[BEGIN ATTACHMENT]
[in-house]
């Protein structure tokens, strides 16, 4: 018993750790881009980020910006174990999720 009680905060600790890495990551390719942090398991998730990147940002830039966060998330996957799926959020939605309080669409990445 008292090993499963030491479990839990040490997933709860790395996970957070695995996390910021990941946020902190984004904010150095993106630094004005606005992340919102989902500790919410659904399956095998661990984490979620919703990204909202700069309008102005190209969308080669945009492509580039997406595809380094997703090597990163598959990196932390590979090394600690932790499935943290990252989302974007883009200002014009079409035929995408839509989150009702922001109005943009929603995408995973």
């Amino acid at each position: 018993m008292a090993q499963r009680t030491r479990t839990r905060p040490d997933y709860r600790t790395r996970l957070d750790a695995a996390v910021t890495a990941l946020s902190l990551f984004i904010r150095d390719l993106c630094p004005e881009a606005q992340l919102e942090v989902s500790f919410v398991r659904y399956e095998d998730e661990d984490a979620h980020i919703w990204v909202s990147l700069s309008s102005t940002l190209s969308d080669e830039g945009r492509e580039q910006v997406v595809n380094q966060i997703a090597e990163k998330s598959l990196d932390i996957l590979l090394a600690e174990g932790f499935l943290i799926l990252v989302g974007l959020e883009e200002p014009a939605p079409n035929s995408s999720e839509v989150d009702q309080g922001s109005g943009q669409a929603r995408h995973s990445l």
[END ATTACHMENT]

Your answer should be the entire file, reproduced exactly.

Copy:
[in-house]
């Protein structure tokens, strides 16, 4: 018993750790881009980020910006174990999720 009680905060600790890495990551390719942090398991998730990147940002830039966060998330996957799926959020939605309080669409990445 008292090993499963030491479990839990040490997933709860790395996970957070695995996390910021990941946020902190984004904010150095993106630094004005606005992340919102989902500790919410659904399956095998661990984490979620919703990204909202700069309008102005190209969308080669945009492509580039997406595809380094997703090597990163598959990196932390590979090394600690932790499935943290990252989302974007883009200002014009079409035929995408839509989150009702922001109005943009929603995408995973």
């Amino acid at each position: 018993m008292a090993q499963r009680t030491r479990t839990r905060p040490d997933y709860r600790t790395r996970l957070d750790a695995a996390v910021t890495a990941l946020s902190l990551f984004i904010r150095d390719l993106c630094p004005e881009a606005q992340l919102e942090v989902s500790f919410v398991r659904y399956e095998d998730e661990d984490a979620h980020i919703w990204v909202s990147l700069s309008s102005t940002l190209s969308d080669e830039g945009r492509e580039q910006v997406v595809n380094q966060i997703a090597e990163k998330s598959l990196d932390i996957l590979l090394a600690e174990g932790f499935l943290i799926l990252v989302g974007l959020e883009e200002p014009a939605p079409n035929s995408s999720e839509v989150d009702q309080g922001s109005g943009q669409a929603r995408h995973s990445l």